The Victim Essay Research Paper You could

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The Victim Essay, Research Paper You could call me a shop-a-holic, as most of my friends do, but I call myself a lover of fashion. Sitting in my room, I look in my closet at all my belongings and wonder what else I want to buy. Abercrombie, Guess, J Crew, Armani Exchange, Ralph Lauren, Tommy Hilfiger, and Banana Republic are just a few of the name-brand items that clutter my room. And I want more. I’ve never stopped to question whether I’m getting what I’m paying for, though I’ve always been a “smart” shopper, a sale shopper. But, as I learn more about my future field, marketing, I realize that I am a victim of advertising. All the things I want and buy are influenced by what magazines, television, and other advertisers tell me I need to want and buy. Everyone

wears clothes. They can be a statement, a style, or a definition of who you are. They can also be a simple necessity. For me, clothing has meant different things. As a child, I wore what my mother gave me or the hand-me-downs from my sister. I never questioned how I looked, but I liked to dress up. In middle school, I became more concerned with my appearance, like most girls. I tried to keep up with the fashion, but what defined the fashion? Magazines and television were the big ones for me. I wanted to look beautiful; thus, I wore what the beautiful people showed me I should wear in hopes that I could be just as beautiful, or at least as fashionable. I had a huge desire to be fashionable, because in being fashionable, I believed I could be popular. As I look back upon those

middle school days, I am amazed at how concerned young people can be about their image. Children become so concerned at such a young age with being popular and looking beautiful. Girls start reading Seventeen, and the idea becomes engraved in their minds that they must be like the girls they see in the magazine. The cover has “500 Summer Must-Haves” or “5 Minutes of Crunches to get those Hard Abs” or “10 New Hair Styles that Will Drive the Boys Crazy” strewn across in bold bright colors. By reading all these tips to fashion and beauty, girls are sucked into buying products they think will help them become beautiful. Makeup, hair accessories, jewelry, and especially clothes are all being sold to young girls through magazines. Without these things, no girl thinks she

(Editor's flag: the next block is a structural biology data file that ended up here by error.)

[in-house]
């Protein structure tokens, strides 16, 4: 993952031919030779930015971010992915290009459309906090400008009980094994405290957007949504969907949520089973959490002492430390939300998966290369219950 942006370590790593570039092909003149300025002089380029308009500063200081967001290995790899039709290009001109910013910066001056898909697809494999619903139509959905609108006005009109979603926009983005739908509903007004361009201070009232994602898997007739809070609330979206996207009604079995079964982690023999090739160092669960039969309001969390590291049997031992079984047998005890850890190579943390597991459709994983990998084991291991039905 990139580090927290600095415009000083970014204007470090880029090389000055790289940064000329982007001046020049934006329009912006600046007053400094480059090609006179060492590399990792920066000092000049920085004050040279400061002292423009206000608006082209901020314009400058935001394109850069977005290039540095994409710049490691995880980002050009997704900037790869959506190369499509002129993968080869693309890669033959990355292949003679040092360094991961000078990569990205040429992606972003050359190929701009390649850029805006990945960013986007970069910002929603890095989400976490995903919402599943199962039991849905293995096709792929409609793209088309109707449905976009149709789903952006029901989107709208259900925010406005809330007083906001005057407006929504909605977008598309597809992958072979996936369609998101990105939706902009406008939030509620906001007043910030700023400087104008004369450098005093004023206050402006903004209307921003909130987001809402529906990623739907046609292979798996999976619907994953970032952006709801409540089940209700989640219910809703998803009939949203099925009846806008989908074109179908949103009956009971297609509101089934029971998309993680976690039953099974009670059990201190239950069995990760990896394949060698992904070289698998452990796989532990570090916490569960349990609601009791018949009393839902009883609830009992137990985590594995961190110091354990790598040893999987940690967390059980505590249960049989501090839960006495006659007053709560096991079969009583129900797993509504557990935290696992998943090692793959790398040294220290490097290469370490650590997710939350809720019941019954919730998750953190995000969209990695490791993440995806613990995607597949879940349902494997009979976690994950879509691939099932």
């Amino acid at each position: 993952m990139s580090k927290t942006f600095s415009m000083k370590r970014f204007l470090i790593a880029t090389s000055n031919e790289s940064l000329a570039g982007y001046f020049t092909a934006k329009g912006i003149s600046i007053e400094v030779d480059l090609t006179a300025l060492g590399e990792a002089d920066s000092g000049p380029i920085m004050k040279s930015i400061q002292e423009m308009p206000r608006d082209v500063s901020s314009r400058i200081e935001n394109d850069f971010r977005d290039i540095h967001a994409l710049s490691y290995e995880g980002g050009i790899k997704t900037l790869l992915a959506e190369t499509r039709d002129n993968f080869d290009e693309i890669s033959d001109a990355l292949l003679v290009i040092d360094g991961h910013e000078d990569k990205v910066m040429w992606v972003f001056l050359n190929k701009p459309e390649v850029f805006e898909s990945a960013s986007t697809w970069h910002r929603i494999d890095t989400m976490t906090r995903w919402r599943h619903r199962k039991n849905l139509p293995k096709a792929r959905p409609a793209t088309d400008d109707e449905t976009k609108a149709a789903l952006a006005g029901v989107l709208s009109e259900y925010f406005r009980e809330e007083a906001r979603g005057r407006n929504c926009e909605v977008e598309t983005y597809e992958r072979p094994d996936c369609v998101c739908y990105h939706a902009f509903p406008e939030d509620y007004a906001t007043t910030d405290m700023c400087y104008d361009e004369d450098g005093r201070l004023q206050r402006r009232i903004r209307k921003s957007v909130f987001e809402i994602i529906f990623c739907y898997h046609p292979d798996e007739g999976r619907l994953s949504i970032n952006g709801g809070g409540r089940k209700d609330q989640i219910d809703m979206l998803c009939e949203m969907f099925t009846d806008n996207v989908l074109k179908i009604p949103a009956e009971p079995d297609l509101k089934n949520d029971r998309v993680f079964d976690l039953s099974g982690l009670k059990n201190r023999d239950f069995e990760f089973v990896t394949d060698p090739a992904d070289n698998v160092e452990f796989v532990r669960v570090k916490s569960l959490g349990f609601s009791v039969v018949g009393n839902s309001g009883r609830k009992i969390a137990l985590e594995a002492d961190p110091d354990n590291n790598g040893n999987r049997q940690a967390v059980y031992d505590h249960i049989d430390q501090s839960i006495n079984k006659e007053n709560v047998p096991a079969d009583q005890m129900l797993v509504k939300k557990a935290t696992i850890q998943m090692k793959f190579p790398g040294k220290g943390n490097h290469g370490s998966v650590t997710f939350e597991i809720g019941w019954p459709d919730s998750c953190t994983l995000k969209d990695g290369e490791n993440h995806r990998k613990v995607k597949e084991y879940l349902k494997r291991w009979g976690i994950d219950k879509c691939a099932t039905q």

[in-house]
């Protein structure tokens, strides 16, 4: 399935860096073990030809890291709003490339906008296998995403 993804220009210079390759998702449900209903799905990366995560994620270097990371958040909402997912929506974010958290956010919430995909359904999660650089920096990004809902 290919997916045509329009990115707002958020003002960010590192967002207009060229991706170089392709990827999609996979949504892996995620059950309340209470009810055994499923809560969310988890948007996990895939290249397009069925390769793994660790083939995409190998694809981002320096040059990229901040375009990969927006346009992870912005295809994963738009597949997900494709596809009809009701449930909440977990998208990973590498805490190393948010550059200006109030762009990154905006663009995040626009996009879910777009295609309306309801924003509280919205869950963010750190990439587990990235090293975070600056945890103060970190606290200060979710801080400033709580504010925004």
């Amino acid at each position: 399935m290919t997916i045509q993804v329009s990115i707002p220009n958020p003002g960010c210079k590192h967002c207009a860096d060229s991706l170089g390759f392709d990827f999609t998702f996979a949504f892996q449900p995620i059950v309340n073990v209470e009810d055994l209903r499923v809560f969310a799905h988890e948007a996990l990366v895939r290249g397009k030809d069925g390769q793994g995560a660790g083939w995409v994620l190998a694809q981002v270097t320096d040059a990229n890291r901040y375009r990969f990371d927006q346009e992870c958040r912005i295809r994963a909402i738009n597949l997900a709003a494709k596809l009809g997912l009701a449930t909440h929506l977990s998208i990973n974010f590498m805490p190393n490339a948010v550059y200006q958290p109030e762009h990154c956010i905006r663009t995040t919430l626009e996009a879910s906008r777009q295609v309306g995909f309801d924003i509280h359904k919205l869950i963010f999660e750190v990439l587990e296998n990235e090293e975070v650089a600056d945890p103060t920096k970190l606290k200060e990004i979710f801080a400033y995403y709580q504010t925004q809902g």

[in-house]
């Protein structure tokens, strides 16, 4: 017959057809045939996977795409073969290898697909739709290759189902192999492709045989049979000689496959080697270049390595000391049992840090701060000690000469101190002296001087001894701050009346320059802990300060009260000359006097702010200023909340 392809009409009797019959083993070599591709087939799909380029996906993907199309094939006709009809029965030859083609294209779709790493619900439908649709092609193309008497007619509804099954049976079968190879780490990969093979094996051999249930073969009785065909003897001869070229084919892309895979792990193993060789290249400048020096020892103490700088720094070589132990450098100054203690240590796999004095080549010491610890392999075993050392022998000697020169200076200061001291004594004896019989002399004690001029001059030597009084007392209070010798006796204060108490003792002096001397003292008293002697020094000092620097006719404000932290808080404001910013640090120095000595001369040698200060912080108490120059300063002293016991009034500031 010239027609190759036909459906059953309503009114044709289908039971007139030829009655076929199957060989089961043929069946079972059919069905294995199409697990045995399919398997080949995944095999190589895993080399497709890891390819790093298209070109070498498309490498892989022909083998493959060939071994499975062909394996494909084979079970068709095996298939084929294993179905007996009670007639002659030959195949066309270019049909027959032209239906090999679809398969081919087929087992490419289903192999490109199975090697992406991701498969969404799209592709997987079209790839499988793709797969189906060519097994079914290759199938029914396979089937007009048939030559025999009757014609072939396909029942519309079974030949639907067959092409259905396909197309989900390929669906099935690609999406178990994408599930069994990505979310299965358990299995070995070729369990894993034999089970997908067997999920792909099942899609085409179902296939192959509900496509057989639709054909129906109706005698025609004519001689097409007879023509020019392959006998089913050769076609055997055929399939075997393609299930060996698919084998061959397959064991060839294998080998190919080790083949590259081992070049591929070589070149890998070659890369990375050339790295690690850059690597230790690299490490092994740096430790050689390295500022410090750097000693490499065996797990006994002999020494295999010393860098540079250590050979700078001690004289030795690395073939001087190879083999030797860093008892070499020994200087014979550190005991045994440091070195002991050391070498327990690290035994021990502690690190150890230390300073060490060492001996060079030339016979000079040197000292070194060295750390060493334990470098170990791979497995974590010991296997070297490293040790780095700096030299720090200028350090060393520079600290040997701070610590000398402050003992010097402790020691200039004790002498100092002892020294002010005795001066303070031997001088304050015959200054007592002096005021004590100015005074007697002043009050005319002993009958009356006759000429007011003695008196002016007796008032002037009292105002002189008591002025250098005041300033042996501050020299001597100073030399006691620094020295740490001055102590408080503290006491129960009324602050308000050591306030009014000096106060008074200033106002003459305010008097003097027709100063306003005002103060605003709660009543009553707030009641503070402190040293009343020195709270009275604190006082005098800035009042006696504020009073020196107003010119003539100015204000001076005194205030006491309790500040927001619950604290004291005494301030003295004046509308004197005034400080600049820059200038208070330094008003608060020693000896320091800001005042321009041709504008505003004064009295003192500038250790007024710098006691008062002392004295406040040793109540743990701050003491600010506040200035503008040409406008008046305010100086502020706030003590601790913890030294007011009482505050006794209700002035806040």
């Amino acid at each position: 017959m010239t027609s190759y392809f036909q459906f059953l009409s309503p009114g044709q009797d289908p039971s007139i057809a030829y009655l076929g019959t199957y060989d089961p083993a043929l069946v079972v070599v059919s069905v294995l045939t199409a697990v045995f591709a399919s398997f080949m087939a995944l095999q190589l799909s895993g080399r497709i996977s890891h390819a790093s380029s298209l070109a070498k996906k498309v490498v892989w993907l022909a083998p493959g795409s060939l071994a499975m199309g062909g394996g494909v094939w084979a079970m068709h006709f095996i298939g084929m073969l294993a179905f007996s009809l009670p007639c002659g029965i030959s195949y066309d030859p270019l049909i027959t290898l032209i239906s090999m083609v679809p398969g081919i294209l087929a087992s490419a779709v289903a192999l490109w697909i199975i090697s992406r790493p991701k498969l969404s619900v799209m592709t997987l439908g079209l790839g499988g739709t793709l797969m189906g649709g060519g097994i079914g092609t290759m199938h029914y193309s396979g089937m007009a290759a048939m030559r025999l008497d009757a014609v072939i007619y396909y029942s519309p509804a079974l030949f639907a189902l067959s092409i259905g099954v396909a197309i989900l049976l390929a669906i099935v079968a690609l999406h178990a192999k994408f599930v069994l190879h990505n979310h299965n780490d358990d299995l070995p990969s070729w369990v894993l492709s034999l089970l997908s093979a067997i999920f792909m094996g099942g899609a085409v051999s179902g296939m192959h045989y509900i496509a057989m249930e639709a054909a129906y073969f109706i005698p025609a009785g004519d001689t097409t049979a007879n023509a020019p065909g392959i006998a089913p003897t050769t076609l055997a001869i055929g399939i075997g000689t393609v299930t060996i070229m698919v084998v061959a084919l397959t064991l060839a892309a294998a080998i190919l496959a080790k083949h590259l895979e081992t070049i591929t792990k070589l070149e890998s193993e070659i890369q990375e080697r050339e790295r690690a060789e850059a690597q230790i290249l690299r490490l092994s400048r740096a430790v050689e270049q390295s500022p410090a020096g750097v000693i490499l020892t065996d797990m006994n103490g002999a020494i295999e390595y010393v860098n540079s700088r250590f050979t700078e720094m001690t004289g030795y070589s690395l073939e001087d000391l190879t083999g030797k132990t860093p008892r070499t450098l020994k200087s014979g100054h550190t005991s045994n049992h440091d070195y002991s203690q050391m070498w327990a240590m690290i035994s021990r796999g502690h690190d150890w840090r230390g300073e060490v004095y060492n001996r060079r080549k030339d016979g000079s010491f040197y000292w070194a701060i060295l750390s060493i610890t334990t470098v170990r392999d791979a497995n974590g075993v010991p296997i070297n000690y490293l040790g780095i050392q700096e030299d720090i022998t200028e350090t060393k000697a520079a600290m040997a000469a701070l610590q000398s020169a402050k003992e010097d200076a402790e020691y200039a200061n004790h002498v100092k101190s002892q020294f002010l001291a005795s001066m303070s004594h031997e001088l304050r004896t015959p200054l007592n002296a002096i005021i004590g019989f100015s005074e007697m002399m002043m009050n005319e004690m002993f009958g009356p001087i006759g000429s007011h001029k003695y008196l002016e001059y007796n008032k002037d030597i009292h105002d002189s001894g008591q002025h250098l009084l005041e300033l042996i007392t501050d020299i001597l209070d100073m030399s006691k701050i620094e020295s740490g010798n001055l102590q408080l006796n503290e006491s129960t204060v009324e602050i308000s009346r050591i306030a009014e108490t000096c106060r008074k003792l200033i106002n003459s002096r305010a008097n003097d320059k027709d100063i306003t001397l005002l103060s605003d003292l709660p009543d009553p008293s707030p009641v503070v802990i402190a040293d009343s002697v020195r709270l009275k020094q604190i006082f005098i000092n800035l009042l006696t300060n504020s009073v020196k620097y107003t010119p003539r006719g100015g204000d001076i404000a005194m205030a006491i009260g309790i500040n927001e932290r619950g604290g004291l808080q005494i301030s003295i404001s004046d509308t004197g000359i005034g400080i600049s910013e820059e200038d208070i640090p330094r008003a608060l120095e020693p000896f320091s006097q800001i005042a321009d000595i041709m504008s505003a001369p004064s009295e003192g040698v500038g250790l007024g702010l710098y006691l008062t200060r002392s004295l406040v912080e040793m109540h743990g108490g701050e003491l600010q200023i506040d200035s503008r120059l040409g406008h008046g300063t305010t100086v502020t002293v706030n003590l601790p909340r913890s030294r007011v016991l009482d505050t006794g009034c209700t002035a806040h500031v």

will be popular or lovely. As I progressed to high school, advertising became an even bigger influence. Boys began to notice girls in high school, and all the girls wanted to look good to “get” a guy. Since the girls knew that boys were enamored by HOT looking models, what were girls to do but imitate that look? I remember scanning magazines with my friends and trying to get my hair to be shinier, my figure to be better, and my eyes to sparkle with makeup. We believed it all and went to CVS or to the mall to try to find the products the magazines had shown us. We watched TV to find out where those products were or if anything new was out. The looks of the movie stars were also a model of the looks we hoped we could get. I cannot even count the number of useless products my

friends and I bought to better our appearances, all of which were expensive. It was all pushed by what magazines promised would work. The clothing in high school differed greatly from that in middle school, but it was still defined by advertisers. Clothing became something that defined you; it identified you with a certain group or clique. Wearing Abercrombie jeans meant you were the preppy all-American girl, a Guess shirt meant you were the snobby rich girl, and anything worse or less than that was unacceptable. The ads and the types of girls in the ads showed all these definitions of character. As a victim of wanting to fit in and being the “right” type of girl, I shopped A LOT. I tried to get everything on sale so I wouldn’t go broke, but I don’t ever think I really